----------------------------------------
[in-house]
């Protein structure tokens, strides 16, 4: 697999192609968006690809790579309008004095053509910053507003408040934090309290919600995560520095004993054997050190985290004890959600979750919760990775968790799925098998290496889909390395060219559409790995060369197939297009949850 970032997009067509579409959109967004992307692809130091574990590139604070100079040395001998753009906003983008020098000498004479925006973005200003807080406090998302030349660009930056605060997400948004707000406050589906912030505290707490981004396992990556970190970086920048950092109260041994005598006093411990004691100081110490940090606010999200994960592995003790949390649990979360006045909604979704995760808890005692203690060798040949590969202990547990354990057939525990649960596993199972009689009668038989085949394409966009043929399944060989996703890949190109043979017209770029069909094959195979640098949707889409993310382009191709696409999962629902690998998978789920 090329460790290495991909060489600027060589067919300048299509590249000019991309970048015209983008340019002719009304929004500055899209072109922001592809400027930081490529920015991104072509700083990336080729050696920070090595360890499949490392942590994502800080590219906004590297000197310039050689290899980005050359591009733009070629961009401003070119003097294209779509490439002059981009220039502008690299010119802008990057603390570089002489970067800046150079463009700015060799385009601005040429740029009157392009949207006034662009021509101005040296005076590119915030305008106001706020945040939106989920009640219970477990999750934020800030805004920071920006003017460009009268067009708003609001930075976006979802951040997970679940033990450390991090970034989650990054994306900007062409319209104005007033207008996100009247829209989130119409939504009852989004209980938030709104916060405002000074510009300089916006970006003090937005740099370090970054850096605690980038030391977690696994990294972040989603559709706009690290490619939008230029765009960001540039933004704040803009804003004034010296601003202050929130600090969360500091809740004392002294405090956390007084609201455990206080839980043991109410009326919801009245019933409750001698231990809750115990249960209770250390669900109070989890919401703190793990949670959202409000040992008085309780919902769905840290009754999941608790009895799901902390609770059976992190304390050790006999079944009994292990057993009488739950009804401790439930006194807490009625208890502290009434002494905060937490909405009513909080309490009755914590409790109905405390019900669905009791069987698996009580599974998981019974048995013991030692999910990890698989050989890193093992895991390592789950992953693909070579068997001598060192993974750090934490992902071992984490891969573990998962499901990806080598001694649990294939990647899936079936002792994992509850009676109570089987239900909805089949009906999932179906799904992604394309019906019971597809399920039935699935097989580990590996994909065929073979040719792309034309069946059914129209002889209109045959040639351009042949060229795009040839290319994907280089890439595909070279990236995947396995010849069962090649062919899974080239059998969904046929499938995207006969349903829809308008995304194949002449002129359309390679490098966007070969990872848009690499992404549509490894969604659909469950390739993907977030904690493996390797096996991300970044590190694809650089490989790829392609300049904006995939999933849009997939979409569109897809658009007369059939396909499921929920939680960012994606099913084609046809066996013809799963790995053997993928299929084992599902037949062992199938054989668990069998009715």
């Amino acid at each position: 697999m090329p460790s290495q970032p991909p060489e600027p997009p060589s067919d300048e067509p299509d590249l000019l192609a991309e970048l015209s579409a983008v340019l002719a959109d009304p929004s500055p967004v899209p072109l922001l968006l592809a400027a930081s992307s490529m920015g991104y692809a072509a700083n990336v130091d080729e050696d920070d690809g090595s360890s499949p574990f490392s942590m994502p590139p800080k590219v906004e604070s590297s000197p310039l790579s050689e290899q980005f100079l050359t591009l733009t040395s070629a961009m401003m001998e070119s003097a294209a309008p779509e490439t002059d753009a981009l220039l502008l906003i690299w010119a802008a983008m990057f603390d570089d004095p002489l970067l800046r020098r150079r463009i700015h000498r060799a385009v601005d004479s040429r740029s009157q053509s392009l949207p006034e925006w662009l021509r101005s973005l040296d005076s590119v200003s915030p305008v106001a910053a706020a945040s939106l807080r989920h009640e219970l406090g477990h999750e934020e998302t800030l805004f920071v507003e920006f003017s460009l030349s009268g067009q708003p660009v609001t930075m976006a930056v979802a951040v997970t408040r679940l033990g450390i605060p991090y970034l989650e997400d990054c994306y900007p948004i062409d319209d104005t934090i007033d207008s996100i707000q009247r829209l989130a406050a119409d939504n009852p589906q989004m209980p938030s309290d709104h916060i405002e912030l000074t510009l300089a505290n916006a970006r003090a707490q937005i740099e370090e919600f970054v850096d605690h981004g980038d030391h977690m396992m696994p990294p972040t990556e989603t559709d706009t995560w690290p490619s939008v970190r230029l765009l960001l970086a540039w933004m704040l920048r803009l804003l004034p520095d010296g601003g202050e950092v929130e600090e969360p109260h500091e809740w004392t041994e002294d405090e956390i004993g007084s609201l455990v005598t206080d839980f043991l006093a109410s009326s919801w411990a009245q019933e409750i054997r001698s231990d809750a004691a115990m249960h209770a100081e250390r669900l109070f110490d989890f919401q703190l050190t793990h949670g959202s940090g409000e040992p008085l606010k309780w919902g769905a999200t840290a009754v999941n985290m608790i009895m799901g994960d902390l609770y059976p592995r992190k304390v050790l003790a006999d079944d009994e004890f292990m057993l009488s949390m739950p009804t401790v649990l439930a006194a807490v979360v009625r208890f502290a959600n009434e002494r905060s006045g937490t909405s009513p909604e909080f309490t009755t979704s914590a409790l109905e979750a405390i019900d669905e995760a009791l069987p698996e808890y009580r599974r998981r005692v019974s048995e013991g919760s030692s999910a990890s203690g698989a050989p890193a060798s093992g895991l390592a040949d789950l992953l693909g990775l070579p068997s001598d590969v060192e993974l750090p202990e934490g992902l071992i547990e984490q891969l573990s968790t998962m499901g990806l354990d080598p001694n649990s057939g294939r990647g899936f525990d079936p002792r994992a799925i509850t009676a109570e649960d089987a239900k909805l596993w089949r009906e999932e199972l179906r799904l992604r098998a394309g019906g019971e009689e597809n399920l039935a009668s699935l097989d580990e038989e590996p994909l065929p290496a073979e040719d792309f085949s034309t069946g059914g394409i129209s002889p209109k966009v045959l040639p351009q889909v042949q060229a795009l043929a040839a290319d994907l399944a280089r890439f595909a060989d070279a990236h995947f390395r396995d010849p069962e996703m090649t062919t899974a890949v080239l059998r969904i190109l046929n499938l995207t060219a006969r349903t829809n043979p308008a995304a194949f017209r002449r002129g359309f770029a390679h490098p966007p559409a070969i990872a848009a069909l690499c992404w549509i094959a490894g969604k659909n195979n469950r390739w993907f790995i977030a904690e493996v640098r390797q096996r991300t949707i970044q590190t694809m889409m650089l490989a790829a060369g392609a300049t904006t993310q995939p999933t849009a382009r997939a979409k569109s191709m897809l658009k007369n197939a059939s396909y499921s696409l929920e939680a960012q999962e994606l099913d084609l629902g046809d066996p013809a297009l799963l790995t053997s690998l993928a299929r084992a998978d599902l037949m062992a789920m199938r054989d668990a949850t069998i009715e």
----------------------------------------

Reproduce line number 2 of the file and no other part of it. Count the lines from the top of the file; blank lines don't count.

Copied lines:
């Protein structure tokens, strides 16, 4: 697999192609968006690809790579309008004095053509910053507003408040934090309290919600995560520095004993054997050190985290004890959600979750919760990775968790799925098998290496889909390395060219559409790995060369197939297009949850 970032997009067509579409959109967004992307692809130091574990590139604070100079040395001998753009906003983008020098000498004479925006973005200003807080406090998302030349660009930056605060997400948004707000406050589906912030505290707490981004396992990556970190970086920048950092109260041994005598006093411990004691100081110490940090606010999200994960592995003790949390649990979360006045909604979704995760808890005692203690060798040949590969202990547990354990057939525990649960596993199972009689009668038989085949394409966009043929399944060989996703890949190109043979017209770029069909094959195979640098949707889409993310382009191709696409999962629902690998998978789920 090329460790290495991909060489600027060589067919300048299509590249000019991309970048015209983008340019002719009304929004500055899209072109922001592809400027930081490529920015991104072509700083990336080729050696920070090595360890499949490392942590994502800080590219906004590297000197310039050689290899980005050359591009733009070629961009401003070119003097294209779509490439002059981009220039502008690299010119802008990057603390570089002489970067800046150079463009700015060799385009601005040429740029009157392009949207006034662009021509101005040296005076590119915030305008106001706020945040939106989920009640219970477990999750934020800030805004920071920006003017460009009268067009708003609001930075976006979802951040997970679940033990450390991090970034989650990054994306900007062409319209104005007033207008996100009247829209989130119409939504009852989004209980938030709104916060405002000074510009300089916006970006003090937005740099370090970054850096605690980038030391977690696994990294972040989603559709706009690290490619939008230029765009960001540039933004704040803009804003004034010296601003202050929130600090969360500091809740004392002294405090956390007084609201455990206080839980043991109410009326919801009245019933409750001698231990809750115990249960209770250390669900109070989890919401703190793990949670959202409000040992008085309780919902769905840290009754999941608790009895799901902390609770059976992190304390050790006999079944009994292990057993009488739950009804401790439930006194807490009625208890502290009434002494905060937490909405009513909080309490009755914590409790109905405390019900669905009791069987698996009580599974998981019974048995013991030692999910990890698989050989890193093992895991390592789950992953693909070579068997001598060192993974750090934490992902071992984490891969573990998962499901990806080598001694649990294939990647899936079936002792994992509850009676109570089987239900909805089949009906999932179906799904992604394309019906019971597809399920039935699935097989580990590996994909065929073979040719792309034309069946059914129209002889209109045959040639351009042949060229795009040839290319994907280089890439595909070279990236995947396995010849069962090649062919899974080239059998969904046929499938995207006969349903829809308008995304194949002449002129359309390679490098966007070969990872848009690499992404549509490894969604659909469950390739993907977030904690493996390797096996991300970044590190694809650089490989790829392609300049904006995939999933849009997939979409569109897809658009007369059939396909499921929920939680960012994606099913084609046809066996013809799963790995053997993928299929084992599902037949062992199938054989668990069998009715």